Family and/or Autobiography

Don’t Ask Me What Zombies Have to Do With It. I Have No Idea.

Try shuffling this deck.
Good luck shuffling this.

A recent study suggests that disorganized people are more creative than organized people.

In other words, I am the least creative person in my house.

My seven-year-old son is at the top of the creative heap. He achieves this by creating creative heaps all around his room. His invented games are, I admit, ingenious. Sadly, they also require hundreds of parts from dozens of different sources.

Rocks? Check.

Marbles? Check.

Individual Legos, handpicked from different sets? Check.

Every refrigerator magnet in the house? Check.

The battleships from Battleship? Check.

Broken toys – including that whoopee cushion with a hole in it that his dad told him to throw out last year? Seriously, boy, what’s the point of a whoopee cushion that can’t make any noise? Check!

It should come as little surprise that my son and I also have very different interpretations of the word “straighten,” as in, “Straighten your room.”

My “straighten” is defined as, “Put every single solitary thing away forever.” His definition is, “Consolidate the six or eight smallish piles of stuff into one, four-foot-tall pile of stuff. Then shove that pile of stuff into the mathematical center of the room.”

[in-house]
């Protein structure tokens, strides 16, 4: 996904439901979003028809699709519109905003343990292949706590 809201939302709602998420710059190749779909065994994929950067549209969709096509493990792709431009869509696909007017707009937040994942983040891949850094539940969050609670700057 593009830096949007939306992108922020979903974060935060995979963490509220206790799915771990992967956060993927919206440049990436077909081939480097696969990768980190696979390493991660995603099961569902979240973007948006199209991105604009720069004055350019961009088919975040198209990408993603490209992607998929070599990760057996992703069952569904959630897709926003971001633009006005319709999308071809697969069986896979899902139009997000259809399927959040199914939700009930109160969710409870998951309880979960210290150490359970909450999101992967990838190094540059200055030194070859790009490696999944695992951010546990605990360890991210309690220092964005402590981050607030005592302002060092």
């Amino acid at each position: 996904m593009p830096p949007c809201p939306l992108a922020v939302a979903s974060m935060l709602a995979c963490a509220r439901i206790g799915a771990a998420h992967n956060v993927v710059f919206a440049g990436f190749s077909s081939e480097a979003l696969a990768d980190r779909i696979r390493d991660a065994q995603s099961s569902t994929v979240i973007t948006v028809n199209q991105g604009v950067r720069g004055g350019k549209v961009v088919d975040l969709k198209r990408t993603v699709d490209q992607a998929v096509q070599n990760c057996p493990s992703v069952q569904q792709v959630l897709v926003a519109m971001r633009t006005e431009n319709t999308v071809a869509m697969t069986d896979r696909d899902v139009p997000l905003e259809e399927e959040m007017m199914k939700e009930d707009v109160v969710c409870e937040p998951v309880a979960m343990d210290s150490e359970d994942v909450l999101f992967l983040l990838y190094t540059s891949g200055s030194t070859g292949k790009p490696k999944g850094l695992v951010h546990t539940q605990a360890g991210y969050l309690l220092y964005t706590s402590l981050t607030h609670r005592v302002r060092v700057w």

But, hey, the boy is creative. One day, Alex noticed that war (the card game, that is) was an excruciating bore. Many, many years ago, when I made this same discovery, I abandoned war forever and did something tidy. Alex is cut from a different cloth, however; he decided to take a crack at improving the game. He searched the house for every deck of cards we have and became the sole inventor of Nine-Deck Zombie Super War 4000.  To play, you need five decks of regular playing cards, two Uno decks (one being a dog-eared deck from the early1980s and the other a contemporary waterproof deck that you can play in the tub) a deck of war cards featuring characters from the movie Cars, and The Mad Magazine Card Game.

The rules and scoring system are, I think, a bit too involved, complicated, and convoluted to mention here (think 43-Man Squamish). I will say, however, that it takes about 15 minutes to purge all of the decks of the unnecessary cards and nearly another ten minutes to shuffle the massive, irregular deck that remains. Once you’re done playing the game, it takes another 15 minutes to put all the cards back where they belong.

The actual game takes about maybe four minutes.